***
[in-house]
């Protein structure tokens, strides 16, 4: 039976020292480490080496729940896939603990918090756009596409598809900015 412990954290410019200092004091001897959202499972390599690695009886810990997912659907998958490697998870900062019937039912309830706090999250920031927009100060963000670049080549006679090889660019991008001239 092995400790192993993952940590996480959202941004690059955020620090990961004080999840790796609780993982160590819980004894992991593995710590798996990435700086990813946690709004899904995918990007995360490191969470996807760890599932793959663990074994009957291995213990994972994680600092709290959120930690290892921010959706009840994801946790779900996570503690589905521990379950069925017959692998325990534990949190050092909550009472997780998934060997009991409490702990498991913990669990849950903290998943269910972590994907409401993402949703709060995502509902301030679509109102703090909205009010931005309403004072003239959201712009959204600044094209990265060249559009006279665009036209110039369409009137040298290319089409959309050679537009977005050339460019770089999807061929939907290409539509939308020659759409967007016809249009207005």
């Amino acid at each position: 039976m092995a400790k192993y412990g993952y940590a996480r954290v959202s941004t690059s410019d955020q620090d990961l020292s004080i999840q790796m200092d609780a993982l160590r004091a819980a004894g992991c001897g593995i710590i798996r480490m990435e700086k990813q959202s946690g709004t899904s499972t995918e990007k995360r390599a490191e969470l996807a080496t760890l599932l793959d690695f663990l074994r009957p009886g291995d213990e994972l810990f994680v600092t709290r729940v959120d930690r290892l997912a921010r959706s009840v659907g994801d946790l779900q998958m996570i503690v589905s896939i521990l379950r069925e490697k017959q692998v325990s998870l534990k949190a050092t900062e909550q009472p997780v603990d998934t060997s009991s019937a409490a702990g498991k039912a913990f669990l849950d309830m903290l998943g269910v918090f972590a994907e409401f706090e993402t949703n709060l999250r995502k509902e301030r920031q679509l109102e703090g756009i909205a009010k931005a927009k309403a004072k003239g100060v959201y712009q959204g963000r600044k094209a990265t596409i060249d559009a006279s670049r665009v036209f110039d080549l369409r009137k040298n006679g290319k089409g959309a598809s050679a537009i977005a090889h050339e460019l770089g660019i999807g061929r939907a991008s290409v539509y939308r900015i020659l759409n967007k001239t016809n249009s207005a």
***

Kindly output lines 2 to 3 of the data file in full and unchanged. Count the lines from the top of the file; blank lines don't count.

């Protein structure tokens, strides 16, 4: 039976020292480490080496729940896939603990918090756009596409598809900015 412990954290410019200092004091001897959202499972390599690695009886810990997912659907998958490697998870900062019937039912309830706090999250920031927009100060963000670049080549006679090889660019991008001239 092995400790192993993952940590996480959202941004690059955020620090990961004080999840790796609780993982160590819980004894992991593995710590798996990435700086990813946690709004899904995918990007995360490191969470996807760890599932793959663990074994009957291995213990994972994680600092709290959120930690290892921010959706009840994801946790779900996570503690589905521990379950069925017959692998325990534990949190050092909550009472997780998934060997009991409490702990498991913990669990849950903290998943269910972590994907409401993402949703709060995502509902301030679509109102703090909205009010931005309403004072003239959201712009959204600044094209990265060249559009006279665009036209110039369409009137040298290319089409959309050679537009977005050339460019770089999807061929939907290409539509939308020659759409967007016809249009207005």
């Amino acid at each position: 039976m092995a400790k192993y412990g993952y940590a996480r954290v959202s941004t690059s410019d955020q620090d990961l020292s004080i999840q790796m200092d609780a993982l160590r004091a819980a004894g992991c001897g593995i710590i798996r480490m990435e700086k990813q959202s946690g709004t899904s499972t995918e990007k995360r390599a490191e969470l996807a080496t760890l599932l793959d690695f663990l074994r009957p009886g291995d213990e994972l810990f994680v600092t709290r729940v959120d930690r290892l997912a921010r959706s009840v659907g994801d946790l779900q998958m996570i503690v589905s896939i521990l379950r069925e490697k017959q692998v325990s998870l534990k949190a050092t900062e909550q009472p997780v603990d998934t060997s009991s019937a409490a702990g498991k039912a913990f669990l849950d309830m903290l998943g269910v918090f972590a994907e409401f706090e993402t949703n709060l999250r995502k509902e301030r920031q679509l109102e703090g756009i909205a009010k931005a927009k309403a004072k003239g100060v959201y712009q959204g963000r600044k094209a990265t596409i060249d559009a006279s670049r665009v036209f110039d080549l369409r009137k040298n006679g290319k089409g959309a598809s050679a537009i977005a090889h050339e460019l770089g660019i999807g061929r939907a991008s290409v539509y939308r900015i020659l759409n967007k001239t016809n249009s207005a």